MEN:could be hit hard by fees
The co-operation of regional newspapers will be the deciding factor in a tentative plan to resolve the dispute between the Premier and Football Leagues and journalists over whether media companies should pay for a web licence to publish match pictures on their websites.
A sliding scale of "facility fees" paid to clubs depending on the size of publishing companies, agencies and freelances could hit regional newspapers hard, especially those with several top football teams in their area.
The Manchester Evening News, for instance, has 16 professional clubs in its area, the highest density in the world.
The leagues have told papers they want an editorial levy of £5,000 for the right to publish on the web. A combined national newspaper and sports agencies team has rejected that, describing it as a tax on editorial content.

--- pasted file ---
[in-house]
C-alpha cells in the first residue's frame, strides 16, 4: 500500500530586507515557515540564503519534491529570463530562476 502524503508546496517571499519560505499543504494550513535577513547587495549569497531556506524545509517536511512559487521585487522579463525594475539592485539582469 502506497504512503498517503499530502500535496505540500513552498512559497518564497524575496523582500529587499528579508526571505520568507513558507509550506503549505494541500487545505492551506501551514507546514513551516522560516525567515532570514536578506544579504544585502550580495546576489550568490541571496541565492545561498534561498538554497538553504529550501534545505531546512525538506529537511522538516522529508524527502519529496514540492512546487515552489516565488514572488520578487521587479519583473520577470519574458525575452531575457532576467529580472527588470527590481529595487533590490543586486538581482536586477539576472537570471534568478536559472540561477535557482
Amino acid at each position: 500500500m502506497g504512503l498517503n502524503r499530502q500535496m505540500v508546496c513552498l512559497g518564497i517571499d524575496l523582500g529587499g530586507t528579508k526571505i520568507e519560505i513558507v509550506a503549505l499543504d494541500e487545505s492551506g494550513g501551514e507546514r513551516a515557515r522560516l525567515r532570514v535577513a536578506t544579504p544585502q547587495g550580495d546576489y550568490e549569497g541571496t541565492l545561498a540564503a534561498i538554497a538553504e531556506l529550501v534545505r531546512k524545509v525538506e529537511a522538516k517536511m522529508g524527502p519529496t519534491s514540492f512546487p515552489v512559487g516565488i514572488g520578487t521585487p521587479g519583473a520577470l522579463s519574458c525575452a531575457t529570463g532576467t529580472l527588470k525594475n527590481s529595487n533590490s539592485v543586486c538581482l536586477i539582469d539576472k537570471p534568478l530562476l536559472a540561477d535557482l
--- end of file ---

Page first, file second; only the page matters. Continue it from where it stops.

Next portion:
Nor does the media like the idea of an alternative ‘royalty’ scheme based on sharing revenue derived from internet sales with the leagues. They own the copyright and do not feel the leagues have a right to claim part of it.
Now the journalists have come up with a "facility fee" plan – standard fees for print-only, print and internet (nationally or locally) or syndication.
If agreed, it would be for a five-year deal, fees to be paid in the second year with any further increases pegged to Retail Price Index.
The fee scale would be:
lNational newspapers within one group: £1,000 for print and online rights.
lNational syndication departments: an additional £1,000.
lIndependent sports picture agencies: at least £3,000.
lNational wire agencies might pay more.
lThe regional press to be "clustered" according to the size of their operations with £1,000 being the top benchmark. A single weekly would pay £100 while a regional publishing house with up to five print titles would pay £500. More than five would trigger £1,000 (whether part of a national’s publishing division or a regional-only entity).
lFreelance photographers, selling to print-only or internet: £500 or less.
lGround improvements by the clubs to be a quid pro quo.
Peter Spencer, sports editor of the MEN, told Press Gazette: "It is a matter of great concern that the clubs appear to be moving from the position where we work in tandem for mutual benefit towards one where the leagues are trying to pressurise newspapers into funding their operations."
By Jean Morgan